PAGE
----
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Lucinda Williams has always been adept at painting landscapes of the soul, illuminating the spirit’s shadowy nooks and shimmering crannies -- but she’s never captured the sun breaking through the clouds as purely as on her new Lost Highway release, Little Honey. “I’m in a different phase of my life, so there are more happy moments on this album,” the singer-songwriter says of her ninth studio set. “ ‘Darkly introspective,’ is one phrase people have used to describe a lot of my songs. There are moody songs, but I’m looking outside myself a little bit more. These aren’t ‘boy meets girl, boy leaves girl, girl gets bummed out’ songs -- there’s a lot more than that going on.” Williams wastes no time signaling that mood change, leading into Little Honey's opener, “Real Love” with a false start riff that's the six-string equivalent of a friendly wink – then sidling into the tune's hard-rocking vibe with a sensual slink that underscores the passion of finding exactly what that title indicates. The bluesy physicality of that tune is echoed in several of Little Honey's tracks, from the charmingly chugging “Honeybee” to the gorgeous melodies of “If Wishes Were Horses”. “I’m stepping out and writing about things other than unrequited love. But because that’s not part of my experience anymore,” she explains, “doesn’t mean I’m going to stop being a songwriter. There are plenty of other important things to write about -- the state of the world, for one thing -- I don’t buy into the myth that because you get to a certain level of contentment, you have to throw in the towel.” While Little Honey certainly has plenty to move the hips, Williams doesn't neglect her uncanny ability to do the same to the heart. The sparse delta delivery she affords “Heaven Blues” -- a keening consideration of what might await on the other side – hits home thanks to its arresting blend of hope and vexation, while the epic “Rarity” rides soft waves of brass (instrumentation never before heard on one of her discs). “The one thing the songs have in common is directness,” she says. “The beauty of country and blues is their simplicity, it’s about getting things across in a really direct way. I’ve spent a while stretching out and going in different directions, which is my nature. But I feel that I can always embrace that original simplicity again -- that’s why I went back to record ‘Circles and Xs,’ which I actually wrote back in 1985.” Over the course of a recording career that's now in its fourth decade, the Louisiana-born singer has navigated terrain as varied as the dust-bowl starkness of her 1978 debut Ramblin’ (recorded on the fly with a mere 250 dollar budget behind her) and the stately elegance of last year's West (which Vanity Fair called “the record of a lifetime”). Between those signposts, Lucinda Williams established a reputation as one of rock's most uncompromising and consistently fascinating writers and performers, earning kudos from artists as diverse as Mary-Chapin Carpenter (who helped win Williams a Grammy with her recording of “Passionate Kisses”) and Elvis Costello (who joins her for a duet on the Little Honey mini-drama “Jailhouse Tears”). Williams learned the importance of professional integrity around the same time most kids are learning their ABCs, thanks in a large part to her award-winning poet father Miller Williams -- who invested her with a “culturally rich, but economically poor” upbringing where artistic expression was of primary importance. Later, she’d hone her vision playing hardscrabble clubs around her adopted home state of Texas, absorbing the influence of sources as varied as Bob Dylan and Lightnin’ Hopkins. “I sometimes say I just started out singing folk songs acoustically by default,” she recalls. “Even when I was playing open mic nights by myself, I’d be sitting up on stage with my Martin guitar doing ‘Angel’ by Jimi Hendrix or ‘Politician’ by Cream alongside Robert Johnson and Memphis Minnie songs. It never occurred to me to pick just one style.” She’s never settled for any sort of pigeonholing, entering the ‘90s with the slow-burning Sweet Old World -- a disc that, as much as any release, helped place the Americana movement at the forefront of listeners’ minds -- and cementing her own spot in the cultural lexicon with 1998’s rough-hewn masterpiece Car Wheels on a Gravel Road. The latter disc earned Williams her first Grammy as a performer, but rather than try to capture the same lightning in a bottle a second time, she stretched her boundaries on 2001’s Essence, an album rife with both cerebral interludes and soul-stirring stomps. In recent times, Williams has broadened her palette even further through frequent collaborations with kindred spirits -- acts as varied as The North Mississippi All-Stars and Flogging Molly -- who share her uncommon sense of non-revivalist traditionalism. Little Honey continues that ongoing forward quest, mixing country, R & B and blues-rock elements with adventurous aplomb. The disc gets an added octane boost from the powerful chemistry between the musicians, primarily drawn from Williams’ latest road band (now collectively known as Buick 6) -- includes bassist David Sutton, Eels veterans Butch Norton and Chet Lyster as well as longtime collaborator Doug Pettibone. Williams augments that core unit with a passel of like-minded folks spanning a huge chunk of the musical spectrum, from octogenarian singing legend Charlie Louvin to power-pop vets Susannah Hoffs and Matthew Sweet, the latter of whom helped arrange the Spector-tinged “Little Rock Star” -- applying studio skills that prompted Williams to dub him “this generation’s Brian Wilson.” “I feel that this is the most eclectic record I’ve ever done, and I’ve always been known for being eclectic,” she says. “ For this album, I was comfortable just letting the songs flow, and not worried about being so serious and heavy and having to top myself -- and I think that shows.” She needn’t have worried for a minute because, with Little Honey, Lucinda Williams has indeed topped herself again.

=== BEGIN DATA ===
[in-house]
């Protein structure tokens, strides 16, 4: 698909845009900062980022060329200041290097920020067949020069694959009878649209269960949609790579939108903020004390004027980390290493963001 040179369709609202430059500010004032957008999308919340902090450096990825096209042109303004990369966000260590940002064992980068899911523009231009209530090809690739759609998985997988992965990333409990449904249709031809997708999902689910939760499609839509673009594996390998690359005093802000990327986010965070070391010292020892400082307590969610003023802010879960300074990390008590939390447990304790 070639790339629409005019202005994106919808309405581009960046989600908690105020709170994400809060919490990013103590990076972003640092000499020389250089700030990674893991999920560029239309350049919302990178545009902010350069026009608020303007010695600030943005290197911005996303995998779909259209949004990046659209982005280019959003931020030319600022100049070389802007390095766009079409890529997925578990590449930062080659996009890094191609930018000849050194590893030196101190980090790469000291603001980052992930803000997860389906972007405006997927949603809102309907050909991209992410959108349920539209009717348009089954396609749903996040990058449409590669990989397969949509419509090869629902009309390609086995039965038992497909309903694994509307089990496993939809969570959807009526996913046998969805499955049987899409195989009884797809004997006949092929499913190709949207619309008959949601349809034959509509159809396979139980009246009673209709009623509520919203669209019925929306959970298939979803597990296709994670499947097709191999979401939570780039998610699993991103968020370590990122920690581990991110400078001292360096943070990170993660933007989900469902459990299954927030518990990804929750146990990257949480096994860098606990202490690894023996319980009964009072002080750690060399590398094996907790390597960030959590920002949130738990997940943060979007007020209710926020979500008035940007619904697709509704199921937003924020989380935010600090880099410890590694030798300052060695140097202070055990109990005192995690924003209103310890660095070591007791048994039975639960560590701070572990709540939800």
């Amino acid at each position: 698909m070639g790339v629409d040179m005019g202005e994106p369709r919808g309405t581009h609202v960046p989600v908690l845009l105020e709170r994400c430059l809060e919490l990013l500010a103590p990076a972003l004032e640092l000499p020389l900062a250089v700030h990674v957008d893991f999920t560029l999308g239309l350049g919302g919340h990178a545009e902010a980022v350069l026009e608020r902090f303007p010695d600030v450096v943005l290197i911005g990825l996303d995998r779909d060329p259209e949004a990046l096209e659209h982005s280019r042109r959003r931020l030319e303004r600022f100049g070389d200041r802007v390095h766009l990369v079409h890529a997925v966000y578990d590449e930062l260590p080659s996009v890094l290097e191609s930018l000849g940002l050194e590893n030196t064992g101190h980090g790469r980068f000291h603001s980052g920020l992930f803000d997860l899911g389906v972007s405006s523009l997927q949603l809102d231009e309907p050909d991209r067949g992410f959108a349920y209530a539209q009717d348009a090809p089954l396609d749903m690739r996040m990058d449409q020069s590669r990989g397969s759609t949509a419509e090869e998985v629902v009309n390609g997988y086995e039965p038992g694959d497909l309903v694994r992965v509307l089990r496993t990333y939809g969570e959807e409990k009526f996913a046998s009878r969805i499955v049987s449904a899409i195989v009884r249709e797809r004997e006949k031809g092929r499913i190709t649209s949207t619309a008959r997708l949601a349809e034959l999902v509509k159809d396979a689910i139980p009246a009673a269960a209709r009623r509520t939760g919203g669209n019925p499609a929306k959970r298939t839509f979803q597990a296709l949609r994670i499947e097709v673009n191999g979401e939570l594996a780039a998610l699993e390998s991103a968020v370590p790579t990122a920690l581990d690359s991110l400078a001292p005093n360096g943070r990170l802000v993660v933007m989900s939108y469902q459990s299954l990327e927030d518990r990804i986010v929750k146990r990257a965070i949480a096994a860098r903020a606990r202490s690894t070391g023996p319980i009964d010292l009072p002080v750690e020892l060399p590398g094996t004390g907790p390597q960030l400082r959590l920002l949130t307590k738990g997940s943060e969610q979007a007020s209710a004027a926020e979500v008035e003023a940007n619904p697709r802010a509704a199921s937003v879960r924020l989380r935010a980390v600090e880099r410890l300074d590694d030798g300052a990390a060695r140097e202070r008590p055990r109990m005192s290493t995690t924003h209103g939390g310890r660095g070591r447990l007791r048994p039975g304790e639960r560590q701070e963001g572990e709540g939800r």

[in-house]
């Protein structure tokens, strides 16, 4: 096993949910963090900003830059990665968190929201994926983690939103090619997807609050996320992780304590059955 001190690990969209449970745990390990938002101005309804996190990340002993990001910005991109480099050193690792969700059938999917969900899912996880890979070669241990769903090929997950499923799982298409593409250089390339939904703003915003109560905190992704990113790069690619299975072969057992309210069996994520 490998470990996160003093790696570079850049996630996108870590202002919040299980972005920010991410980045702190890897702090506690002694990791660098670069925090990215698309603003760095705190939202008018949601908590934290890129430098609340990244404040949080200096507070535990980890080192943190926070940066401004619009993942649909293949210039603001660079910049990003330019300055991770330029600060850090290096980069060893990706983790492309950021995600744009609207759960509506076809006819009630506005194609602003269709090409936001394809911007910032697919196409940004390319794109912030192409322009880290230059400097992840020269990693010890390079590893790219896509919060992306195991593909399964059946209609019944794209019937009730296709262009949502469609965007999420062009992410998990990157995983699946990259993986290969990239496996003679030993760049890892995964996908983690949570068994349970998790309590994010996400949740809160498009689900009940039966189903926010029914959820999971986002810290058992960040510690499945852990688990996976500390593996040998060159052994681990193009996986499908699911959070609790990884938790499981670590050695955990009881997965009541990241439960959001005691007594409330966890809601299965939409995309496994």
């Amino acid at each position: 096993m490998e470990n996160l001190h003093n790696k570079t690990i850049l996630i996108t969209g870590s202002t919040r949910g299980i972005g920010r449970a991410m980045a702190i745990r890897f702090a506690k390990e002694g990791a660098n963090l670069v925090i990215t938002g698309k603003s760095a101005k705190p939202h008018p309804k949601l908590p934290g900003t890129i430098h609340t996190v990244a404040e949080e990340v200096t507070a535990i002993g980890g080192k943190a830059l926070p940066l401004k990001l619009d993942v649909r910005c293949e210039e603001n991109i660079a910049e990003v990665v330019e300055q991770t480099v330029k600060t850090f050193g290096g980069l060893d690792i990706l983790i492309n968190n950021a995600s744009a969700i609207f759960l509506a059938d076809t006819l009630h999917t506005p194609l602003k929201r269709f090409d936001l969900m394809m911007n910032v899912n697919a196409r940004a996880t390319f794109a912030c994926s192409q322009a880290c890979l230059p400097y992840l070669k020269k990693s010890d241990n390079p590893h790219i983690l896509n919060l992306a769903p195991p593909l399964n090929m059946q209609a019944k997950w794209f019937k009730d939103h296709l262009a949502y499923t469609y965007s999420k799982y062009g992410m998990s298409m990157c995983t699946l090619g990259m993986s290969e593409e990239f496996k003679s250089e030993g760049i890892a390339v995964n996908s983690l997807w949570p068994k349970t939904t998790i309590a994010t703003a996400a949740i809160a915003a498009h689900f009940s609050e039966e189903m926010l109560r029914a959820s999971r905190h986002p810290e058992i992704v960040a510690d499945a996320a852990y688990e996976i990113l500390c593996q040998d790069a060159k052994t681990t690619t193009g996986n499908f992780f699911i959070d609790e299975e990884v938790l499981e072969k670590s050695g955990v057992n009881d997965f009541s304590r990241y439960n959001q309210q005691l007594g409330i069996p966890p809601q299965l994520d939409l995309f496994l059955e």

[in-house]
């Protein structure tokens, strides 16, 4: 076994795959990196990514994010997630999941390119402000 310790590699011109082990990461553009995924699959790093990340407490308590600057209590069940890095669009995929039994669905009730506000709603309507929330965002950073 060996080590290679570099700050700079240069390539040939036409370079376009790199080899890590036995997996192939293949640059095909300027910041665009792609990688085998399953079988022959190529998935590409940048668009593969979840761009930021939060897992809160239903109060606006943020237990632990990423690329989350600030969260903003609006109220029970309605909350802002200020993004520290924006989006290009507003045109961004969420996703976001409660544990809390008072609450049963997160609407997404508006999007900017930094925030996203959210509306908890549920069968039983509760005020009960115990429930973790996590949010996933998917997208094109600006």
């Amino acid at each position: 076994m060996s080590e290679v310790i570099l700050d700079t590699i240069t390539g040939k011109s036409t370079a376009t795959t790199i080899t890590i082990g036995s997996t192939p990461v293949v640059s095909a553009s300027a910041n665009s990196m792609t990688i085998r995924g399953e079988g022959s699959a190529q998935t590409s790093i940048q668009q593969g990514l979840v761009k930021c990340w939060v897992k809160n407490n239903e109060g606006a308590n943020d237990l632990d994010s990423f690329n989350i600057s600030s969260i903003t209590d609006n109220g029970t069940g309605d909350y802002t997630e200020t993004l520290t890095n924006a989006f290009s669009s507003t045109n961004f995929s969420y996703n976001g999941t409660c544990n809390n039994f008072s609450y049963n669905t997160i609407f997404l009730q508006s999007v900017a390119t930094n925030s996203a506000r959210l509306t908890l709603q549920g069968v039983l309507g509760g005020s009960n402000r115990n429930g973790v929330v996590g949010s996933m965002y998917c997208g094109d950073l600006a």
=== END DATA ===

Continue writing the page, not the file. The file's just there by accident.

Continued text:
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03/03/2011 - An Interview With Lucinda Williams - Read More